The hydrophilic monomer may be taken from acrylic acid, methacrylic acid, crotonic acid, maleic acid, fumaric acid, itaconic acid, the amides of acrylic and methacrylic acid, mono-alkyl esters of maleic acid, and vinyl pyrrolidone.

The chlorine-containing copolymer is added in latex form to the coating composition containing gelatin. This latex is obtained by the emulsion polymerization of the different comonomers according to known emulsion polymerization techniques. The so-called primary dispersion directly formed upon emulsion polymerization may be used as such, or after adaptation of its concentration. Greatly varying concentration can be used depending on the final concentration and viscosity needed in the coating composition.

Suitable metal complexing antistatic agents are sulphosalicylic acid, 2,5-disulphohydrochinon, the sodium salt of ethylene diamine tetra-acetic acid, ethanolaminodiacetic acid, the sodium salt of N(o-hydroxybenzyl)-aminodiacetic acid, the monosodium salt of vanadic acid, 3,5-disulphopyrocatechin, phosphono-acetic acid, ethylene-1,2-diphosphonic acid, butylene-1,4-diphosphonic acid, and ascorbic acid.

To the coating composition of the adhesive layer may be added the known coating aids such as dispersing agents, spreading agents, antiseptic agents for the gelatin and thickening agents, which in general are highly viscous water-soluble polymers having as sole object to adapt the viscosity of the coating composition to the desired degree. A survey of the thickening of latices and of the thickening agents that may be used has been given by Houben-Weyl in "Methoden der organischen Chemie," Makromolekulare Stoffe, Vol, 14/1, pages 519 and 536, Georg Thieme Verlag, Stuttgart (1961).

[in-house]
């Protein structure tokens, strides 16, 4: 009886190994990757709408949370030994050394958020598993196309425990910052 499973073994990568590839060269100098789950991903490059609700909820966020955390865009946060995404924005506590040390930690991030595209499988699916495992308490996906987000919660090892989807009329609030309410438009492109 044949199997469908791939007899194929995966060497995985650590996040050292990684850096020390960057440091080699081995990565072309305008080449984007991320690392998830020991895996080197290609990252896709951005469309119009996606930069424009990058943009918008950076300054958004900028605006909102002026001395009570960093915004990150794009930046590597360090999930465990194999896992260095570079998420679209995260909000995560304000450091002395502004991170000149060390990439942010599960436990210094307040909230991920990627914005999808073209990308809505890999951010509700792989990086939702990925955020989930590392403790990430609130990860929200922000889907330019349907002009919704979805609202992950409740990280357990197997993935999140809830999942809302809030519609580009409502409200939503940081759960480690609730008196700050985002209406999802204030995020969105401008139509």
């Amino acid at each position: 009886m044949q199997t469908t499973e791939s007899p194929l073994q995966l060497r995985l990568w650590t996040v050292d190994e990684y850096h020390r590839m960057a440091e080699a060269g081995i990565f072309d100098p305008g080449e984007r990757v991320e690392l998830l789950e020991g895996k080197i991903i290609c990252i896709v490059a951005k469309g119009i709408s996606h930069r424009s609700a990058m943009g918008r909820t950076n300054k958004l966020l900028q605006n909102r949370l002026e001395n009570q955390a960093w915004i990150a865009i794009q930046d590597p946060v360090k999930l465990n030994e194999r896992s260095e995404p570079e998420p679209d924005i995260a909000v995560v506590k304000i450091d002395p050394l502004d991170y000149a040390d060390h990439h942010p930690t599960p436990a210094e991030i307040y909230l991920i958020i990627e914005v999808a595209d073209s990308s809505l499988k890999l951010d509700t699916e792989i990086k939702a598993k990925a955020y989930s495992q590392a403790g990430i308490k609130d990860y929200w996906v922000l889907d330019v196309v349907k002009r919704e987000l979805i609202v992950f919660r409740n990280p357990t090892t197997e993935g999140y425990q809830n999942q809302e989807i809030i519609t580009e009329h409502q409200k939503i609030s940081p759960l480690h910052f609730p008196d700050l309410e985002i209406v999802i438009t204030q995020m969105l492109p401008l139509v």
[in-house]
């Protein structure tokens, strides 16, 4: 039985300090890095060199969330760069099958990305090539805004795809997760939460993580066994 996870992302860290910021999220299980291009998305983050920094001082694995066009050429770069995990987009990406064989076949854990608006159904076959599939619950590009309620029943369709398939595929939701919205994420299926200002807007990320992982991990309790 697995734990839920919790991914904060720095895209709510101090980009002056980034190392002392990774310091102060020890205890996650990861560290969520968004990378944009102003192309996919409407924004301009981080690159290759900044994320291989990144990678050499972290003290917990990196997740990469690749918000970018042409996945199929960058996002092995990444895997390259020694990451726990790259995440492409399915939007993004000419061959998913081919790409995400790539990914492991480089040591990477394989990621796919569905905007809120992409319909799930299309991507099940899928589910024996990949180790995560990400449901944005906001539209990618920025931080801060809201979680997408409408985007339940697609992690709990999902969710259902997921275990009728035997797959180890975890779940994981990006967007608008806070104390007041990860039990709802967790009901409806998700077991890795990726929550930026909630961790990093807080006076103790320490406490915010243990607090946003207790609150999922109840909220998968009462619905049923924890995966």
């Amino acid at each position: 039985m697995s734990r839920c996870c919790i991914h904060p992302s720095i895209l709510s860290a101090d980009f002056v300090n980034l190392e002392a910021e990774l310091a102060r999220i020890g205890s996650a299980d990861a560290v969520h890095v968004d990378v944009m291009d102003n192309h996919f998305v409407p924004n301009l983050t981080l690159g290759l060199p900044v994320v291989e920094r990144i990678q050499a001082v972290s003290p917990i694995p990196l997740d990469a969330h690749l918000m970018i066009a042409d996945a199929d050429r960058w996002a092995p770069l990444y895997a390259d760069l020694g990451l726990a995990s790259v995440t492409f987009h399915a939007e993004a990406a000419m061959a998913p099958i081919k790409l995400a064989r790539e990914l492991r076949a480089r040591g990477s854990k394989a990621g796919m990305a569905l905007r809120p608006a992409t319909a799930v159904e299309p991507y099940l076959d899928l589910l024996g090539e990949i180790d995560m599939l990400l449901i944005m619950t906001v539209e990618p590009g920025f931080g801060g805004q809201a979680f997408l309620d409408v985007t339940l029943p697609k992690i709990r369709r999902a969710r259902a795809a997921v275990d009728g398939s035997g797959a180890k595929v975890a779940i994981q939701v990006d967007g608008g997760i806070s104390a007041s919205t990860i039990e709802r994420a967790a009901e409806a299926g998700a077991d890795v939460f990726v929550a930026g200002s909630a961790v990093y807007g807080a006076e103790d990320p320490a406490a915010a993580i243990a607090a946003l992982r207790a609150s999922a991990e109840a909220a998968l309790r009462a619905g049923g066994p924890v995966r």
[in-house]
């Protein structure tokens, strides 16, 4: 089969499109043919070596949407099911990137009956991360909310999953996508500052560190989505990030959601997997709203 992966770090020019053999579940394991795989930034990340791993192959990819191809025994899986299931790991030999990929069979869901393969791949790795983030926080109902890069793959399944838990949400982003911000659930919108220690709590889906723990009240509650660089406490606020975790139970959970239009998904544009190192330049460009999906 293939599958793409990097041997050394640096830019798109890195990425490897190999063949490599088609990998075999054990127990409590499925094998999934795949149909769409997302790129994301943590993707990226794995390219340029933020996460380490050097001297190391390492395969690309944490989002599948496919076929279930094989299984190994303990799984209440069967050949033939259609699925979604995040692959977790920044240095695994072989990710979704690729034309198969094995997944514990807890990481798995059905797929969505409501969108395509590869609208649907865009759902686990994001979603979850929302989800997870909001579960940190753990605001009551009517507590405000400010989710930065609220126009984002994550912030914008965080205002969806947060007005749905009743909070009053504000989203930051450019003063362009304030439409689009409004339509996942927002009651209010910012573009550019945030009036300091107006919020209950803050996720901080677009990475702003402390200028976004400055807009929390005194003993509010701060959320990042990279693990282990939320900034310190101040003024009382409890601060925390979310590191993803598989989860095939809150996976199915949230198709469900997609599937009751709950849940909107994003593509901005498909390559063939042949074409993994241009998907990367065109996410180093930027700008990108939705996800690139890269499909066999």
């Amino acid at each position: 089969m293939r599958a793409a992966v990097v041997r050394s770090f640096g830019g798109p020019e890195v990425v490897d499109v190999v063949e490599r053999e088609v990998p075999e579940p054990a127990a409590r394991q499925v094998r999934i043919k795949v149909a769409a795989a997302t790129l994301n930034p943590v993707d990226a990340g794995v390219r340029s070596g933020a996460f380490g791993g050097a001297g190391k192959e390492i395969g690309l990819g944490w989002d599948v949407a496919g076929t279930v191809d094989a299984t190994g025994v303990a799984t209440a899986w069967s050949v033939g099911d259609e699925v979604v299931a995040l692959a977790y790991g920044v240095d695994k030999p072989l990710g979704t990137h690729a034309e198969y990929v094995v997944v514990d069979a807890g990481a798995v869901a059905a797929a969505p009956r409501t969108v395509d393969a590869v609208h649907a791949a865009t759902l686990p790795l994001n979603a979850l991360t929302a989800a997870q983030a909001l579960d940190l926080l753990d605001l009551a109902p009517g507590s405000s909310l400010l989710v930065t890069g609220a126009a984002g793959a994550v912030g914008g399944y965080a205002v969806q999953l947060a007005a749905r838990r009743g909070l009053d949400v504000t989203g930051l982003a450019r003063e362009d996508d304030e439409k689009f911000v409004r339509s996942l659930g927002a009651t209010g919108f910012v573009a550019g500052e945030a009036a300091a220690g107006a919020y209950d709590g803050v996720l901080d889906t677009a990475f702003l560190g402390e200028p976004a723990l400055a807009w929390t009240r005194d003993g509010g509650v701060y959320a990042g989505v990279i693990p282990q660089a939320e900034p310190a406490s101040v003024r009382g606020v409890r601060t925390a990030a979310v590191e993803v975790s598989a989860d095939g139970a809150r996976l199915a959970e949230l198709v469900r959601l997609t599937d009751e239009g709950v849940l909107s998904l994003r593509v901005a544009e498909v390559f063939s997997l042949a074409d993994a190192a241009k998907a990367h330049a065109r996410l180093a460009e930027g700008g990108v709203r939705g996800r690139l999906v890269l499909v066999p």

The chlorine-containing copolymer is added in the form of a primary dispersion and in the proportions indicated above to the aqueous gelatin solution, whereafter the plasticizer and possibly the antistatic agent are dissolved in water and mixed therewith. The viscosity of the coating composition thus formed is adapted as desired and known coating aids are added to the composition. Finally the coating composition is applied in known manner to a polyester film that has been stretched 3 to 5 times in but one direction, preferably longitudinally. After drying of the layer, the polyester film is stretched 3 to 5 times in a direction perpendicular to the first stretching direction, preferably transversally.

The coating composition for the adhesive layer is applied in such a ratio that after the second stretching operation a layer having a thickness between 0.10 to 2 micron is obtained.